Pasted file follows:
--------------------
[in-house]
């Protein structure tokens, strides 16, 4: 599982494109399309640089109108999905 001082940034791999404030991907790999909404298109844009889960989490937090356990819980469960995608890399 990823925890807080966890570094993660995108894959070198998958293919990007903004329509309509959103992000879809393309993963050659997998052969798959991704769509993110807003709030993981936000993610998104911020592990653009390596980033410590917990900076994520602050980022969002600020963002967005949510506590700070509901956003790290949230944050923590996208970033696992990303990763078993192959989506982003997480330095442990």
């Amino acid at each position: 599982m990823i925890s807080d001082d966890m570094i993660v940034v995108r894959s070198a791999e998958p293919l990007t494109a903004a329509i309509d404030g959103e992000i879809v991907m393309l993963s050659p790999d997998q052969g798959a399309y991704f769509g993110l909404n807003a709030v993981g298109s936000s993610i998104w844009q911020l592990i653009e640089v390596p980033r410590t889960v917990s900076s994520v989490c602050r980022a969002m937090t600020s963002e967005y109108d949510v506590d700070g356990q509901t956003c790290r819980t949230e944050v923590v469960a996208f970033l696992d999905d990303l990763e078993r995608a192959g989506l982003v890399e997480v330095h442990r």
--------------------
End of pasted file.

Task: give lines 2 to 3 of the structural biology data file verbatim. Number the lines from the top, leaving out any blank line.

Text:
């Protein structure tokens, strides 16, 4: 599982494109399309640089109108999905 001082940034791999404030991907790999909404298109844009889960989490937090356990819980469960995608890399 990823925890807080966890570094993660995108894959070198998958293919990007903004329509309509959103992000879809393309993963050659997998052969798959991704769509993110807003709030993981936000993610998104911020592990653009390596980033410590917990900076994520602050980022969002600020963002967005949510506590700070509901956003790290949230944050923590996208970033696992990303990763078993192959989506982003997480330095442990």
């Amino acid at each position: 599982m990823i925890s807080d001082d966890m570094i993660v940034v995108r894959s070198a791999e998958p293919l990007t494109a903004a329509i309509d404030g959103e992000i879809v991907m393309l993963s050659p790999d997998q052969g798959a399309y991704f769509g993110l909404n807003a709030v993981g298109s936000s993610i998104w844009q911020l592990i653009e640089v390596p980033r410590t889960v917990s900076s994520v989490c602050r980022a969002m937090t600020s963002e967005y109108d949510v506590d700070g356990q509901t956003c790290r819980t949230e944050v923590v469960a996208f970033l696992d999905d990303l990763e078993r995608a192959g989506l982003v890399e997480v330095h442990r």